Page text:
Vegas-shmegas. There is nothing like a week in the wilderness slaying rainbows and cutthroats to help you put your day job into perspective. I don’t know too many people in cybersecurity that also like to fish, or vice versa, so herewith what I hope is a little insight from the creel.
- Remember that you have no real control. A perfect sunny day turns into a squall. You brought your best casting rig and hard body lures but the fish are feeding off the surface. Just as they start biting you get a snag and its ten minutes before you can put a line in the water again, at which point the fish have moved on. There will always be times when you come up short. Those fishing shows where every third cast results in a keeper in the live well? That thirty-minute show is really several days of actual fishing. That you can build a cybersecurity capability that works perfectly ever time is an illusion. Even the pros get skunked sometimes.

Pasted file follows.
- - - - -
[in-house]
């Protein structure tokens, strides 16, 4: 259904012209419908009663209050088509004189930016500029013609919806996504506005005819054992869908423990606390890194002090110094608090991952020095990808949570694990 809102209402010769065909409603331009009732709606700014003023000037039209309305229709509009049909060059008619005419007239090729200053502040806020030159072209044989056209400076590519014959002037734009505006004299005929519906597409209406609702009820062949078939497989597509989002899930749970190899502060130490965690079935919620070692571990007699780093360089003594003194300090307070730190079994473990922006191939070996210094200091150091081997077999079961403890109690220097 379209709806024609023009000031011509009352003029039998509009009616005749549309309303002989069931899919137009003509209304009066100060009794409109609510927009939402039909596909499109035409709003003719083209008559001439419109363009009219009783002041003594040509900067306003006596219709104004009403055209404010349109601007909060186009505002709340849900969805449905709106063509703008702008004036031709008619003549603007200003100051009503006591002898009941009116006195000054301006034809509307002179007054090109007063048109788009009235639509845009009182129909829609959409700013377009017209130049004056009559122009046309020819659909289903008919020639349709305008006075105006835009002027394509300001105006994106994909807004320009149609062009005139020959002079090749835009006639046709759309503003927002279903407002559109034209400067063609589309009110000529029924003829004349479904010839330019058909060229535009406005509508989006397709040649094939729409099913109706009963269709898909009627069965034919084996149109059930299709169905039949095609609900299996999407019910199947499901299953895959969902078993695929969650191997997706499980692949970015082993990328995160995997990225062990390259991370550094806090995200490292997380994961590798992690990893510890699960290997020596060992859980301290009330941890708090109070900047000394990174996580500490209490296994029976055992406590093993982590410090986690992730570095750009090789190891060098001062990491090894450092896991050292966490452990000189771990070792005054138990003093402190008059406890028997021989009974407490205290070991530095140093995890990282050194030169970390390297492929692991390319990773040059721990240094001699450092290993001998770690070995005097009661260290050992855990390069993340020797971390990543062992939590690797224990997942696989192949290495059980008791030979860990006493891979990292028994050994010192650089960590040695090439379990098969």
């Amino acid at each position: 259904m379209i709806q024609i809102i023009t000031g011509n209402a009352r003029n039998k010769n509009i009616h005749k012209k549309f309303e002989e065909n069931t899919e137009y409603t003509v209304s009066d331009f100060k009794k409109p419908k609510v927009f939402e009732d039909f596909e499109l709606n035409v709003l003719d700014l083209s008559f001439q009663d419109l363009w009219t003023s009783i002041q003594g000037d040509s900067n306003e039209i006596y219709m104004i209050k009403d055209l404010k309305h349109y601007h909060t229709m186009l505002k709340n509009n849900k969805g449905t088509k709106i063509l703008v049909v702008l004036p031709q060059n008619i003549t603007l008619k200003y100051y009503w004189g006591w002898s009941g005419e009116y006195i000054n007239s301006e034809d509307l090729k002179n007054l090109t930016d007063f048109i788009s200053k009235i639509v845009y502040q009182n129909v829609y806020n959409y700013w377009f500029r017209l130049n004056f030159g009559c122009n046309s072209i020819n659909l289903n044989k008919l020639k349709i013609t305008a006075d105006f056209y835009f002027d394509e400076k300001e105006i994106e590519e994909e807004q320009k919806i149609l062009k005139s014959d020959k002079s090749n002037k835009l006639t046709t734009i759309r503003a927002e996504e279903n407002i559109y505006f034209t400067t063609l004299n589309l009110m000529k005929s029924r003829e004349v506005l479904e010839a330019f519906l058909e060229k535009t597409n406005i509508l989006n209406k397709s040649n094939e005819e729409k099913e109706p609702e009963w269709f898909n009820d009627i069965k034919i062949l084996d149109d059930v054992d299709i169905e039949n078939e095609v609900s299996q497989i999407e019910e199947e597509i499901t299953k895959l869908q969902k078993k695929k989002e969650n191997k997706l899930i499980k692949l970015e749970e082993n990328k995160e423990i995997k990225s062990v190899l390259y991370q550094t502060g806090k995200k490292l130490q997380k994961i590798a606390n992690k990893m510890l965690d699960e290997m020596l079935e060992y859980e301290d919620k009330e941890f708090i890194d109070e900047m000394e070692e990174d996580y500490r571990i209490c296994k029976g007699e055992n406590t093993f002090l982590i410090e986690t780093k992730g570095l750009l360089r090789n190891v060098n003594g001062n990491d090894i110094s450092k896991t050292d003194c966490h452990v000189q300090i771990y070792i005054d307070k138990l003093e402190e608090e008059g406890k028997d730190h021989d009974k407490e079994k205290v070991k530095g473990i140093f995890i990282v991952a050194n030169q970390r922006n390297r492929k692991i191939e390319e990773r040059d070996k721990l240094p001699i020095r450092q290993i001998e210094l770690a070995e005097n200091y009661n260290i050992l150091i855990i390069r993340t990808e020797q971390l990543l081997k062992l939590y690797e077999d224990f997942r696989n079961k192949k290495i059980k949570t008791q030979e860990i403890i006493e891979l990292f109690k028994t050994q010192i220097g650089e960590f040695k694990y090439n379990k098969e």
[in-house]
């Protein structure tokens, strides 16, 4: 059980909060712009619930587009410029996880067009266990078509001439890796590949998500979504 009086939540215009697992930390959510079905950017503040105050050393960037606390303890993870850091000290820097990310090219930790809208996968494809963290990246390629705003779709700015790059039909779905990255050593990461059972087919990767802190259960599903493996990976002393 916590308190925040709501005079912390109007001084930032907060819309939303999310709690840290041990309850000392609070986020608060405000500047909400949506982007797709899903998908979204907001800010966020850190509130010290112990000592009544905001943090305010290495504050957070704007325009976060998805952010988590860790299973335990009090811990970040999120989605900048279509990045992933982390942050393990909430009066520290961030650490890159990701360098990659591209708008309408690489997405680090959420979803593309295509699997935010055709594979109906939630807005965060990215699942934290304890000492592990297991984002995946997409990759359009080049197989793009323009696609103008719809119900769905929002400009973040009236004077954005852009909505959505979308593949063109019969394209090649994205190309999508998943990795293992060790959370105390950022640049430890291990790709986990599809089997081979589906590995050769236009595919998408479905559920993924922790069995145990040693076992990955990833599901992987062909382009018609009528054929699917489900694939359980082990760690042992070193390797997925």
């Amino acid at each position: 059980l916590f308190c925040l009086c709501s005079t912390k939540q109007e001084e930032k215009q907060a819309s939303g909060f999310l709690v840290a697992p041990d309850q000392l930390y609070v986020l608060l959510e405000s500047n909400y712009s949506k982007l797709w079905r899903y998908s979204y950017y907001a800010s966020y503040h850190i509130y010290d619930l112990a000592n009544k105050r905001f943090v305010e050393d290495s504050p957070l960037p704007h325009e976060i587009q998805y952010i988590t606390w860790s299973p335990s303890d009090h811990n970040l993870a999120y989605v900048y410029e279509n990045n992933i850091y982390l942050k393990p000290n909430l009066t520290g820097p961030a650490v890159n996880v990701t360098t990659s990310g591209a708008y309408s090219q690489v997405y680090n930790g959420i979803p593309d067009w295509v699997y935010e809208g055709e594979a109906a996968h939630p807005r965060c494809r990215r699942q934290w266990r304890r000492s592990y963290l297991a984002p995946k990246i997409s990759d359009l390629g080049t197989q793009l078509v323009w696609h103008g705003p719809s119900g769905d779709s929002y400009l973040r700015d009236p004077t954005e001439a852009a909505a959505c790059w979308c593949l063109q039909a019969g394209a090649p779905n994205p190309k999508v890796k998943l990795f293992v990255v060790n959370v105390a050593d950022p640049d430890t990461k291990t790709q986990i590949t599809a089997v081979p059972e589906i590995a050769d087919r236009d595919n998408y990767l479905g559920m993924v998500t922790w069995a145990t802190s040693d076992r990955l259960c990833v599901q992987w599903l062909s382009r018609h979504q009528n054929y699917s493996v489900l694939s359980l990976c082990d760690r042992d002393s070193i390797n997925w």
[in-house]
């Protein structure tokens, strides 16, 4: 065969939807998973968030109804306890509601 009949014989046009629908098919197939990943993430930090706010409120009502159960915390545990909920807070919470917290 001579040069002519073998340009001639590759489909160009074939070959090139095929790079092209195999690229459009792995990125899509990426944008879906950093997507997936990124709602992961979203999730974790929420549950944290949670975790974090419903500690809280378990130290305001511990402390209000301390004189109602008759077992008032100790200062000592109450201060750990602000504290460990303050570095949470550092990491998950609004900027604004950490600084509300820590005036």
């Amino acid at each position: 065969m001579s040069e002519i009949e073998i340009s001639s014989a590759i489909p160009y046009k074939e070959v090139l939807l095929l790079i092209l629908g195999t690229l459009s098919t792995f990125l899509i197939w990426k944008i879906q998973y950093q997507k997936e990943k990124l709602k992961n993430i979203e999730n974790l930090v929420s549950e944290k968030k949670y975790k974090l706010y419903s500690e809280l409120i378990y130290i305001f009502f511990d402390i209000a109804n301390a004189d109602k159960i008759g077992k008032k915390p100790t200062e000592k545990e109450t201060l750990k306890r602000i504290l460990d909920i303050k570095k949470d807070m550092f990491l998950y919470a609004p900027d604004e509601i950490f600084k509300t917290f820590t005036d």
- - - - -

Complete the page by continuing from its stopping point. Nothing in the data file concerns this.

- You have no idea what you are going to get. You want to slay some bass but all you get are crappies. You take the kids out for panfish but little miss hooks a 20 pound channel cat on her Barbie pole. You hit the water early for walleye and land a burbot. You have to be ready for anything. You can plan and prepare for all the current things, and be surprised by something old and pedestrian. If that sounds expensive and like a lot of work, it is, but if you’re trying to build a serious capability, it’s the price you have to pay.
- The best day fishing is still a messy business. Everything can go right. You can catch your limit of keepers before lunch, but you can’t enjoy any of it without having to stick a knife in their bellies. Detecting intrusions or other problems is just the beginning, not the end. Did you identify the entire problem? Are you sure nothing else is lurking about? The queries never end because the problem is perpetual. You have to do this because you love the entirety of it, the un-glamorous parts as well as the fun stuff.